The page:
All In September, Chinese tech majors launch a series of charity events, such as Alibaba’s September 5 Charity Week and Tencent’s September 9 Donation Day. Since this “charity month” tradition in China was started eight years ago by Tencent, these peer-to-peer fundraising campaigns have become the main way the general public in China gets involved in donations. charities to non-profit organizations.
Similar to Alibaba’s famous Singles Day shopping festival, these mega campaigns are led and hosted by internet companies and their respective platforms. Platforms often offer generous funding policies and incentives to encourage donations.
However, the past year has not been seen as easy for most Chinese tech companies. Internet giants including Tencent and Alibaba reported slowing year-over-year revenue growth, while ByteDance reportedly cut a large number of employees across all departments, including in sectors like edtech and gaming that were experiencing strong growth before being impacted by regulatory changes.
In a time of economic slowdown, low spending and regulatory pressure, what is the appeal for Chinese tech companies to spend on charity events?
Why do Chinese tech majors hold giveaway events?
Although the charity frenzy usually wanes after the promotional period, it still creates substantial short-term traffic for the platforms at a time when users are increasingly difficult to win and retain. According to data released by Tencent, more than 58.16 million donors participated in the Donation Day on September 9 this year, and total public donations amounted to 3.3 billion RMB ($476 million). ). “Charity festivals look good to the public in these times of distress and are a highly visible way to demonstrate corporate social responsibility,” said Rui Ma, a Chinese technology analyst and investor.
It is also an important period for NGOs. “Each September has become an unofficial carnival for nonprofit workers,” said Jenny Yue, a volunteer at a Beijing-based charity, “noting that it is the busiest time for nonprofit workers. Chinese non-profit professionals and unofficial team-building experience.”
Yue said the pandemic had hit NGOs hard, with many initiatives dying out and funding for those that remained being cut significantly. Efforts during Charity Month have therefore become paramount to building a strong donor base and, for some, to survival. “Sept. 9 has almost become a ‘must’ rather than an option for nonprofits,” Yue said. attention that these organizations could never otherwise get. So NGO workers tend to use all available resources to get the most out of the festival. They recruit volunteers who care about the cause and train them specifically on how to use the platforms and navigate their charity month campaigns to maximize their impact during the festival.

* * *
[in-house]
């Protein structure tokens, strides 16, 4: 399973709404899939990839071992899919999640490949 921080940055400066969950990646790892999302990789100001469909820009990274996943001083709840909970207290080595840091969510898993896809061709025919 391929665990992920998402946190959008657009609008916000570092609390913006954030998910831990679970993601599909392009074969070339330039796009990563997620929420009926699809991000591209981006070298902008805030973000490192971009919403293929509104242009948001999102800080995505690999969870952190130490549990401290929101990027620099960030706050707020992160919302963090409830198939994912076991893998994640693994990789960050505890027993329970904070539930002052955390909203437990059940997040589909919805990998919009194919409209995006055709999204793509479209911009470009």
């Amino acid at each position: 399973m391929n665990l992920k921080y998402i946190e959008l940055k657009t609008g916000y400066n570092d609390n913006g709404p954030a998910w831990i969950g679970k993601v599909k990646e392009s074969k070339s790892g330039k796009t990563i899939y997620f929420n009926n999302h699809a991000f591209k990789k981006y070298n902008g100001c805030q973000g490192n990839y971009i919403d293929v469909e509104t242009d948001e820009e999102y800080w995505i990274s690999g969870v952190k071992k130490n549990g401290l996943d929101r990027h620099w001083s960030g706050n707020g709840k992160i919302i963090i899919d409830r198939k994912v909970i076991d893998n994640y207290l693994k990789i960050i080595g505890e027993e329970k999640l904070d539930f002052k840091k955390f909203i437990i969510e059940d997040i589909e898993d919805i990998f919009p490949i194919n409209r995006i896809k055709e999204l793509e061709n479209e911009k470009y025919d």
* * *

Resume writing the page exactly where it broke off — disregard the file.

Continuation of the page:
The platform’s rules, however, while strengthening the donation process for charities, also create obstacles for fundraisers, especially grassroots ones. Some smaller nonprofits lacking organizational capacity or digital know-how are likely to be left behind during this time. ByteDance’s DOU Love Charity Day has reportedly sparked debate regarding its matching fund distribution mechanism – fundraisers can only get promo codes and bonuses based on the number of new users attracted to the platform.
Yet, as internet companies become mainstream players in philanthropy, more thoughtful engagements are set to transform China’s decades-old charitable practices.
The state of philanthropy in China
Unlike in the United States, where 80% of charitable giving comes from individuals, 80% of charitable giving in China comes from the corporate sector, according to charity research platform Global Giving. These data reflect the challenge of fundraising in China: the country’s modern philanthropic ecosystem only began to form after the market reforms of the 1980s and has suffered blows ranging from executive scandals and corruption complicated bureaucracy and digital revolutions before it really had a chance to flourish.